What Happened When I Quit: 60 Days Sober

Why I Made Sobriety A Permanent Decision

Kayla Martell Feldman

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Photo by Alexander Popov on Unsplash

To celebrate going 30 days without a drop of alcohol, I wrote an article coming out to the world as a sober person. I use the phrase “coming out” because, as a Queer woman, that’s what it felt like. I remember coming out as bisexual to my dad in my local Nando’s and telling my mother in passing that I had a crush on a girl “because I’m bi”, dropping it into conversations with classmates and relatives because I didn’t want to make a big deal. Oddly, announcing to the world that I have decided to permanently quit drinking felt like a much bigger deal than drip-feeding the fact of my Queerness to the people around me all those years ago. Publicly revealing the shameful stories of the times I have abused alcohol and ended up in horrifying and potentially fatal situations felt a lot more exposing than, when I worked in an estate agents office last year, pointedly drinking out of a mug that stated in rainbow lettering: LET’S GET ONE THING STRAIGHT, I’M NOT. But also, coming out as Queer doesn’t tend to make other people question their own behaviour. Coming out as sober absolutely does. So, to celebrate being 60 days sober, I want to share with you what happened when I stopped drinking, and why I chose to make the decision permanent.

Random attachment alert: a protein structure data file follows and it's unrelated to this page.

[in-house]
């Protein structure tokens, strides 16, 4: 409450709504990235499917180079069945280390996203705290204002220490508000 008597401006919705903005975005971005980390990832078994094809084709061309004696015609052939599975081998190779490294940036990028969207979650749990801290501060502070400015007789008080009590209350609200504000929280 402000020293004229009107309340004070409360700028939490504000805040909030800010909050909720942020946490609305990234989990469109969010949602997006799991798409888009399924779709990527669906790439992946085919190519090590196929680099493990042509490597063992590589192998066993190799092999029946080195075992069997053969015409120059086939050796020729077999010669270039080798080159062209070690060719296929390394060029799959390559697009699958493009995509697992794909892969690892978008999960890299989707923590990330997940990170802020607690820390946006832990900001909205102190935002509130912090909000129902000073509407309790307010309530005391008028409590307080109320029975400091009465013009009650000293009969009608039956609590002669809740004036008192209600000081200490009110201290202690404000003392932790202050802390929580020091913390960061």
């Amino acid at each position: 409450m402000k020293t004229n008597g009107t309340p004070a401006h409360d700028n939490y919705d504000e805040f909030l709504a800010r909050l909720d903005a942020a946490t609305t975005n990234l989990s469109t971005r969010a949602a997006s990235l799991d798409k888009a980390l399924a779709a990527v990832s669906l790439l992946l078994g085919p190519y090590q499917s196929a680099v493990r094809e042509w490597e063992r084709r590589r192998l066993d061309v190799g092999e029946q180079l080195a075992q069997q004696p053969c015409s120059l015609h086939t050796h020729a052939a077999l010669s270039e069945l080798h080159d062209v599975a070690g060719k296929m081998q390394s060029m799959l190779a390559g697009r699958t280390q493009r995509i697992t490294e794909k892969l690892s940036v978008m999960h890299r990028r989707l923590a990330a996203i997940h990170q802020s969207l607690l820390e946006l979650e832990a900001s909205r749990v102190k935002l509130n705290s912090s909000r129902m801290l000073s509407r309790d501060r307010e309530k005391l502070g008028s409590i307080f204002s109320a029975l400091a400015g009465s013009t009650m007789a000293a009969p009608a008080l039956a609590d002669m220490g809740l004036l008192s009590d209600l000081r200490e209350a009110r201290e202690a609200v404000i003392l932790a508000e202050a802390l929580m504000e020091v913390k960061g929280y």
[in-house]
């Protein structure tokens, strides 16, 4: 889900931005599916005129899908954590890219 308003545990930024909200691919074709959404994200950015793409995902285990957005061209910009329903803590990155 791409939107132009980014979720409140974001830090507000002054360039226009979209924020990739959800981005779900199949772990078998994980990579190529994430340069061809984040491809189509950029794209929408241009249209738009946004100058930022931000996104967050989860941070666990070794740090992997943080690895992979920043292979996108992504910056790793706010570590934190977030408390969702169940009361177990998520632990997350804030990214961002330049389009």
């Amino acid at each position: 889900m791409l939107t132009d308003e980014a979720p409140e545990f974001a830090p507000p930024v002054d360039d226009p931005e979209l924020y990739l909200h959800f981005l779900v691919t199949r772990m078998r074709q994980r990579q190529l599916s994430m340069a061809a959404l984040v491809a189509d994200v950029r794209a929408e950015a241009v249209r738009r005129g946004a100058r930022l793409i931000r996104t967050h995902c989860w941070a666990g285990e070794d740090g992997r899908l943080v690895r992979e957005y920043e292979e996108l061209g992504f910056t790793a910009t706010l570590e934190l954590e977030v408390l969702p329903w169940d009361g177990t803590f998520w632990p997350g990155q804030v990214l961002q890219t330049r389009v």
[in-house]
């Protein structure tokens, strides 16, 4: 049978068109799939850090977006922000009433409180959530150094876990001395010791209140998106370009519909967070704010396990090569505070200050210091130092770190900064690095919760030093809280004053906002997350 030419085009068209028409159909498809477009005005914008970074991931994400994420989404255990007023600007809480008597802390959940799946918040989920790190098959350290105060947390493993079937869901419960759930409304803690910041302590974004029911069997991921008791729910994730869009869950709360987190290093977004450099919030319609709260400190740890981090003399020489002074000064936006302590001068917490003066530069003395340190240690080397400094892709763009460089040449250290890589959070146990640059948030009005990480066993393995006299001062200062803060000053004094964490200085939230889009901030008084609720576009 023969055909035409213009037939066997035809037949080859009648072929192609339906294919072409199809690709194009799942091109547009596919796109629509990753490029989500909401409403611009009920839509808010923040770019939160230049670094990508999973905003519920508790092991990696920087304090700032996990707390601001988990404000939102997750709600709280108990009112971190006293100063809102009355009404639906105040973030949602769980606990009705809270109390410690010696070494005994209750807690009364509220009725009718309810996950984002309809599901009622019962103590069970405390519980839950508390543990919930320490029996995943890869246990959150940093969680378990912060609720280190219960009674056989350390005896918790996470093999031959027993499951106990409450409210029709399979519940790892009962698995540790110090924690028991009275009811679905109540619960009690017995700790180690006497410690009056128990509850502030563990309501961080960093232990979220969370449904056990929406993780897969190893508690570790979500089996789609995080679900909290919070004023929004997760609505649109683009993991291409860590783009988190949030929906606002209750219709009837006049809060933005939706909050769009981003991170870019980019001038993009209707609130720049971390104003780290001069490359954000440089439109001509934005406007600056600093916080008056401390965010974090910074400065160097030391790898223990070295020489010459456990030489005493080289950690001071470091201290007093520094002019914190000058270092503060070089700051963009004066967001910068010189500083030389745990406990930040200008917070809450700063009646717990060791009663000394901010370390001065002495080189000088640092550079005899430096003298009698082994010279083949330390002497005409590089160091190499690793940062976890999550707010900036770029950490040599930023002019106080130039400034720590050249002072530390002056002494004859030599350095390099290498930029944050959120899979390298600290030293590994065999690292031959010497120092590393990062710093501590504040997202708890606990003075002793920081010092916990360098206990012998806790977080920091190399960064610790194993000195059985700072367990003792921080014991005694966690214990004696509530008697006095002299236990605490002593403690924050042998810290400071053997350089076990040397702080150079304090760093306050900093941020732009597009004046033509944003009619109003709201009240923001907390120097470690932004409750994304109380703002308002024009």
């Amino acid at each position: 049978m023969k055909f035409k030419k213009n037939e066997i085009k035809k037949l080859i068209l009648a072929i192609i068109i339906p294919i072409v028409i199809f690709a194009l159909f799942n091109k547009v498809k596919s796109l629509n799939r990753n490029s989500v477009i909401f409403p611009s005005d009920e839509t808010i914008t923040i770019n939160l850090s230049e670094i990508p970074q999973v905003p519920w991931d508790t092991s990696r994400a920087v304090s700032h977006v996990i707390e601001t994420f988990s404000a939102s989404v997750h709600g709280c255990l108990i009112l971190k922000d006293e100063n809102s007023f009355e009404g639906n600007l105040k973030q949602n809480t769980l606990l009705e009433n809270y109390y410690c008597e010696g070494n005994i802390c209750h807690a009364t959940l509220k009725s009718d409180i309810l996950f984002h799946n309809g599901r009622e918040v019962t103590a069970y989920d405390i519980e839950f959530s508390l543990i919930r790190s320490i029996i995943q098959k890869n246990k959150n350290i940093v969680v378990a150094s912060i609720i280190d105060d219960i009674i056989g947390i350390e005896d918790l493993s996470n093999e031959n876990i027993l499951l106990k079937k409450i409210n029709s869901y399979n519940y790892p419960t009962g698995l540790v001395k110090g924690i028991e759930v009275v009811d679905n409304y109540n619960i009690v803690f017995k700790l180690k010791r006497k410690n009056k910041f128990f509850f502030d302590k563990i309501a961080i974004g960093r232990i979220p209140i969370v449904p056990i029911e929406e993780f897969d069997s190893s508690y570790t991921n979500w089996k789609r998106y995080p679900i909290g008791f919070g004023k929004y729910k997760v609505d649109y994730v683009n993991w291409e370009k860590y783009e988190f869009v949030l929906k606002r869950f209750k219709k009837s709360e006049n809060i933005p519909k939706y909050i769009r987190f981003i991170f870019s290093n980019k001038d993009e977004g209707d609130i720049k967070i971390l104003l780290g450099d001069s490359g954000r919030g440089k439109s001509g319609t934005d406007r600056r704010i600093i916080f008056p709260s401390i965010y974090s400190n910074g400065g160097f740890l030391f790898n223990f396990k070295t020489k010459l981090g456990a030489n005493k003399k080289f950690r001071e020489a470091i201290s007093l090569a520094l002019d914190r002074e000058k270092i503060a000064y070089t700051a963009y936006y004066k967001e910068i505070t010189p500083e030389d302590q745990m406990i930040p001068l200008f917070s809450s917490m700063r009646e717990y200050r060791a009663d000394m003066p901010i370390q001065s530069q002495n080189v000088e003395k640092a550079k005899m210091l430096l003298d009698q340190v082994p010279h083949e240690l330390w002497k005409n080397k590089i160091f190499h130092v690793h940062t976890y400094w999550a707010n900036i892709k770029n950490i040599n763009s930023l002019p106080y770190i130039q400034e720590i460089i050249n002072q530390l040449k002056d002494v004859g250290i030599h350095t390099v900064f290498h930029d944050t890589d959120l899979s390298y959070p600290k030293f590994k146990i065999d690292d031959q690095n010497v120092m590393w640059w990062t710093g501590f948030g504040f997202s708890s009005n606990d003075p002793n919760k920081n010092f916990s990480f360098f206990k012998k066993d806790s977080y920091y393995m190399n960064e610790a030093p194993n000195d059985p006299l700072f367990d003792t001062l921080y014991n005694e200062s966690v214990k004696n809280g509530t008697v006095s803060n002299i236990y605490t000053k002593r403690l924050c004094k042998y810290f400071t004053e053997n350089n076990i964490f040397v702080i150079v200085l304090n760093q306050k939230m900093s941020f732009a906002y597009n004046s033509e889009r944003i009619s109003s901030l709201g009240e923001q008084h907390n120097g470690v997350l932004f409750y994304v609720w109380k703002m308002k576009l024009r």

The Morning After

I mentioned in my 30 days sober article that the night I decided to go sober, I drank an entire bottle of prosecco (Tesco’s finest, £6, because I’m classy). I’d been drinking most evenings for the past few months, and never just a glass, never just one. My last drink didn’t feel special, or momentous, or significant in any way. It felt ordinary, but even though I normally drink prosecco like it’s water, that night I savoured it. I went to sleep wrapped in that familiar fuzzy-edged cocoon, and when I woke up the next morning, I felt absolutely fine. I slept in, got some work done, and felt proud that I had made what at the time felt like quite a simple decision.

The First Four Days

I don’t think I realised how much I had been drinking until 24 hours after I stopped. The evening after my last drink, my temples began to ache, and a sharp pain lodged itself behind my eyes, that no amount of water or paracetamol could shift it…

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Kayla Martell Feldman

Anglo-American atheist Jew. Director & writer for stage & screen. Book person, intersectional feminist, poet. Living with OCD. Not an Expert. she/her